Bloodroot Paste

Jeannie Randall
Bloodroot (Sanguinaria canadensis) in bloom
Bloodroot (Sanguinaria canadensis) in bloom

Bloodroot paste is derived from the flowering herb sanguinara canidensis. The herb contains sap that is rich in alkaloids, which provide the medicinal qualities. The entire plant, including the root, can be harvested for the alkaloid rich sap. Bloodroot paste has been used for centuries for its medicinal qualities as a treatment for certain skin conditions, but it has strong alkaloid and escharotic properties and should be used with care to prevent toxicity.

Warts and Skin Tags

According to WebMD, bloodroot contains anti-bacterial and anti-inflammatory chemicals. Bloodroot can be used topically to aid in the removal of dead tissue.

Bloodroot pastes are effective for treatment of warts and skin tags. Products will vary in potency and manufacturer directions should be followed closely for best results. Bloodroot pastes should be used externally only and placed only on the area you are trying to treat.

Dental Use

Bloodroot has been approved by the FDA as an additive to toothpaste. Bloodroot is used to prevent plaque buildup on the teeth. Alpha Omega Labs offers an herbal toothpaste featuring bloodroot for about $10.

Bloodroot should never be ingested as it contains a high concentration of alkaloids that can be toxic if taken internally.

Sore Throat/Respiratory Ailments

Native American cultures often used the sap from blood root to create a tea that was used to treat:

  • Respiratory ailments
  • Sore throat
  • Asthma
  • Fever
  • Joint pain

According to WebMD, there is insufficient evidence to support the use of bloodroot for any of these ailments. Caution should be exercised if ingesting bloodroot as the high alkaloid content could cause significant, unpredictable side effects.

Does Bloodroot Paste Treat Cancer?

Although bloodroot has been used as a treatment for skin cancer by some naturopathic healers, there is little research to back up the effectiveness. One study published in the December 2002 Archives of Dermatology followed four patients who had self-treated with blood root for malignant melanomas.

  • One patient thought to have cured the cancer showed residual tumor upon biopsy.
  • A second patient did remove the cancer, but was left with severe scarring.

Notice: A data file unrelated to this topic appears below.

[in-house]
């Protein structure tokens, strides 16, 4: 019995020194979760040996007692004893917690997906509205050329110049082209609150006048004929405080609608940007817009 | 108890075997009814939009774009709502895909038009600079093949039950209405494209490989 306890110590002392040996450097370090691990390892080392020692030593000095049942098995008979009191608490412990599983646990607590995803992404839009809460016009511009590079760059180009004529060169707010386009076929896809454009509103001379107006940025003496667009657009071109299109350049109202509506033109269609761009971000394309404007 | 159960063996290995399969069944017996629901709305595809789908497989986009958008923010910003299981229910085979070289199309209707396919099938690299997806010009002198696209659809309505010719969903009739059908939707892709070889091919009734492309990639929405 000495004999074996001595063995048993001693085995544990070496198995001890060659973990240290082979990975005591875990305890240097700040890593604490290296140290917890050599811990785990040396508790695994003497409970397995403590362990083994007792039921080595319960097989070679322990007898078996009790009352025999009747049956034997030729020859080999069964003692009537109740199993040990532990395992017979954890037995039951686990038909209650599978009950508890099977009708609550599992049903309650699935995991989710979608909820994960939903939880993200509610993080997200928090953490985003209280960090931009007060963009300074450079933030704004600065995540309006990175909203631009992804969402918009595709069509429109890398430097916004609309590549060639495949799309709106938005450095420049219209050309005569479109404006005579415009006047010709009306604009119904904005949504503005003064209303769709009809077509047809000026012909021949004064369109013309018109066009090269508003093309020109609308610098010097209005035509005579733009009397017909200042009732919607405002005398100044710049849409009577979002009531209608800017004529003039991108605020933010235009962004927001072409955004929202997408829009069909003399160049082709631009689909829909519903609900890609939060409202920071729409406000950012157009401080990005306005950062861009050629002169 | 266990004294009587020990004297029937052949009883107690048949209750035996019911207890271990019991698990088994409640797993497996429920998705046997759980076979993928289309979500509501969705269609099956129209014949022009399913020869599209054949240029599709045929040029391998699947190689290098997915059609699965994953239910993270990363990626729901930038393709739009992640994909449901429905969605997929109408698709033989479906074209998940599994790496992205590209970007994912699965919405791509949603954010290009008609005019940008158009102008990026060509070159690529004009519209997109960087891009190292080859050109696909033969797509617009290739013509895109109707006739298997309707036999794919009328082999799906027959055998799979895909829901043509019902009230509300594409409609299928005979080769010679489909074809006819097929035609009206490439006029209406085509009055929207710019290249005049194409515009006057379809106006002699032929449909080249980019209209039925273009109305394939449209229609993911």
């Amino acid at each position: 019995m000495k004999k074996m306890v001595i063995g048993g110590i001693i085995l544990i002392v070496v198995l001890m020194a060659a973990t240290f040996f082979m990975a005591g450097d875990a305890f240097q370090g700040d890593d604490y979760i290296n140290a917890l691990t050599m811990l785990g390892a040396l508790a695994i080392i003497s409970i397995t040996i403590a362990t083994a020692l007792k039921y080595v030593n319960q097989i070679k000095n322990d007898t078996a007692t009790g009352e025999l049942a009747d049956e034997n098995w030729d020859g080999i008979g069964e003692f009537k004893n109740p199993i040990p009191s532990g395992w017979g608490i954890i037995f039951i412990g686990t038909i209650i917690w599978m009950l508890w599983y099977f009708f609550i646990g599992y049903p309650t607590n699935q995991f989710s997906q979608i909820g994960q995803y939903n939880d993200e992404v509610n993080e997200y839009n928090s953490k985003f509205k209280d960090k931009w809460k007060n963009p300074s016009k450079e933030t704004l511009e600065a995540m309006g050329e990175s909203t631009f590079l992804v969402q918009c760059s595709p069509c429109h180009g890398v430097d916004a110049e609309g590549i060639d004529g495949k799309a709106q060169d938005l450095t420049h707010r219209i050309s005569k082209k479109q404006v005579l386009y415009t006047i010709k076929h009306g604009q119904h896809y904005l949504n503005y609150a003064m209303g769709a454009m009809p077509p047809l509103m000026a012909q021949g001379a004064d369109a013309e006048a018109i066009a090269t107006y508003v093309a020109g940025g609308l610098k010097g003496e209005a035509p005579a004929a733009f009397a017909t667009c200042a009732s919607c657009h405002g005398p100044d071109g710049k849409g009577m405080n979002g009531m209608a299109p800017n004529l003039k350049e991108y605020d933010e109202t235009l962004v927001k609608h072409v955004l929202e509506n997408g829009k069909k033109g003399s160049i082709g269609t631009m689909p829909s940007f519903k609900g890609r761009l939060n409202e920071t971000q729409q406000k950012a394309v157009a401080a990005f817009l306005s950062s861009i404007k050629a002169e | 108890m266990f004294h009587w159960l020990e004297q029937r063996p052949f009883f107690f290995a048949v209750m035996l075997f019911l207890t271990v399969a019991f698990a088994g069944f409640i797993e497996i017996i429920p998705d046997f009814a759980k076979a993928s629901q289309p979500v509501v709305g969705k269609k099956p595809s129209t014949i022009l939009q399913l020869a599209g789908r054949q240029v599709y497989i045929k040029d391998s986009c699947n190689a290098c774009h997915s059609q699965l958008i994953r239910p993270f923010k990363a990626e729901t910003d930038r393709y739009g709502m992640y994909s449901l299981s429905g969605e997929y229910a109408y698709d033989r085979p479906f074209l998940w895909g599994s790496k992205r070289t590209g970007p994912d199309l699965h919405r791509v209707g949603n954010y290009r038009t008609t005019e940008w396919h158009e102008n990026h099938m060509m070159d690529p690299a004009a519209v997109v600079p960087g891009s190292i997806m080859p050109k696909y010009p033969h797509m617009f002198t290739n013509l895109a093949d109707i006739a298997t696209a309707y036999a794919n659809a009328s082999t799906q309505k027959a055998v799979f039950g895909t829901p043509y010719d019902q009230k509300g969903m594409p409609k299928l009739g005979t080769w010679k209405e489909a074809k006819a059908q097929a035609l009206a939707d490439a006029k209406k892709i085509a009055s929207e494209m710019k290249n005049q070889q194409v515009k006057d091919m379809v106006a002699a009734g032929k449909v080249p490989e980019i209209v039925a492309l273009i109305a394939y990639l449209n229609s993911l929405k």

• A third patient did cure the cancer for a while, but the cancer recurred after several years and required surgical removal.
  • The researchers lost touch of a fourth patient and were unable to follow up.

More research is needed to determine the effectiveness of blood root as a cancer treatment. Bloodroot has not been approved by the FDA as an effective or safe treatment for any cancers.

Where to Purchase

You can make homemade bloodroot paste or purchase commercially manufactured salves.

  • Luckyvitamin.com offers a salve containing a mixture of bloodroot and other herbs for around $15. This product received a 50% satisfaction rating from consumers who tried it.
  • Zooscape.com offers a bloodroot powder for around $15.

Possible Side Effects

Caution should be used with bloodroot paste. There have been many reports of improper use of bloodroot resulting in severe complications. Bloodroot can be poisonous if ingested in large amounts. The escharotic properties of the agents added to the paste can cause skin irritation or damage if used improperly.

In the October, 2010 edition of the Journal of Complementary Medicine, the authors discuss two patients who self-medicated with bloodroot salves and experienced life threatening complications as a result. Additional side effects include:

  • Rash
  • Low blood pressure
  • Glaucoma
  • Vomiting
  • Diarrhea
  • Drowsiness
  • Intestinal irritation if taken internally

Use Caution

As with any herbal remedy, it is best to consult with a primary care provider before using. Bloodroot may be effective at treating minor skin blemishes, such as warts. It may have some benefit as a dental supplement. Any product should be used according to manufacturer's instructions.

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Bloodroot Paste